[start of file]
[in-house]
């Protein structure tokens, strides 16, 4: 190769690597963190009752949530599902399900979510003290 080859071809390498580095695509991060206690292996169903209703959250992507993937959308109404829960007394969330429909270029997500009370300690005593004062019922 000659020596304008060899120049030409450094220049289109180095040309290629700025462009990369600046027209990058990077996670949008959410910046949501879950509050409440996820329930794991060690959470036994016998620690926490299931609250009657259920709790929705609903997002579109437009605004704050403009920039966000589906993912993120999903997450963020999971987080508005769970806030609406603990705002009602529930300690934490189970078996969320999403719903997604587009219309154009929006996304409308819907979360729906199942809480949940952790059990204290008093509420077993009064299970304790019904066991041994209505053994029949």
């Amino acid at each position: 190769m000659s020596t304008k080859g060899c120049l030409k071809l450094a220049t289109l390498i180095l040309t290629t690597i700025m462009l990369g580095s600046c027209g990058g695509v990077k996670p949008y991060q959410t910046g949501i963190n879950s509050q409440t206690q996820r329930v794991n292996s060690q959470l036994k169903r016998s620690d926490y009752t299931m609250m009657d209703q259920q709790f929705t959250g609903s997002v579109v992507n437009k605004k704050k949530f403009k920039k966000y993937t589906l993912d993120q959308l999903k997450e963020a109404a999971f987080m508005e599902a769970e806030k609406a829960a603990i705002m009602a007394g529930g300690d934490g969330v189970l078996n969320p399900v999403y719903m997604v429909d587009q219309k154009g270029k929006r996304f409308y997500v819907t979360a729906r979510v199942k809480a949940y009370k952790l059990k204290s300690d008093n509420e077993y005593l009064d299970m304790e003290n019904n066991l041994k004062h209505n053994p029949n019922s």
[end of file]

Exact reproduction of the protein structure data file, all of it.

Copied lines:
[in-house]
């Protein structure tokens, strides 16, 4: 190769690597963190009752949530599902399900979510003290 080859071809390498580095695509991060206690292996169903209703959250992507993937959308109404829960007394969330429909270029997500009370300690005593004062019922 000659020596304008060899120049030409450094220049289109180095040309290629700025462009990369600046027209990058990077996670949008959410910046949501879950509050409440996820329930794991060690959470036994016998620690926490299931609250009657259920709790929705609903997002579109437009605004704050403009920039966000589906993912993120999903997450963020999971987080508005769970806030609406603990705002009602529930300690934490189970078996969320999403719903997604587009219309154009929006996304409308819907979360729906199942809480949940952790059990204290008093509420077993009064299970304790019904066991041994209505053994029949």
């Amino acid at each position: 190769m000659s020596t304008k080859g060899c120049l030409k071809l450094a220049t289109l390498i180095l040309t290629t690597i700025m462009l990369g580095s600046c027209g990058g695509v990077k996670p949008y991060q959410t910046g949501i963190n879950s509050q409440t206690q996820r329930v794991n292996s060690q959470l036994k169903r016998s620690d926490y009752t299931m609250m009657d209703q259920q709790f929705t959250g609903s997002v579109v992507n437009k605004k704050k949530f403009k920039k966000y993937t589906l993912d993120q959308l999903k997450e963020a109404a999971f987080m508005e599902a769970e806030k609406a829960a603990i705002m009602a007394g529930g300690d934490g969330v189970l078996n969320p399900v999403y719903m997604v429909d587009q219309k154009g270029k929006r996304f409308y997500v819907t979360a729906r979510v199942k809480a949940y009370k952790l059990k204290s300690d008093n509420e077993y005593l009064d299970m304790e003290n019904n066991l041994k004062h209505n053994p029949n019922s």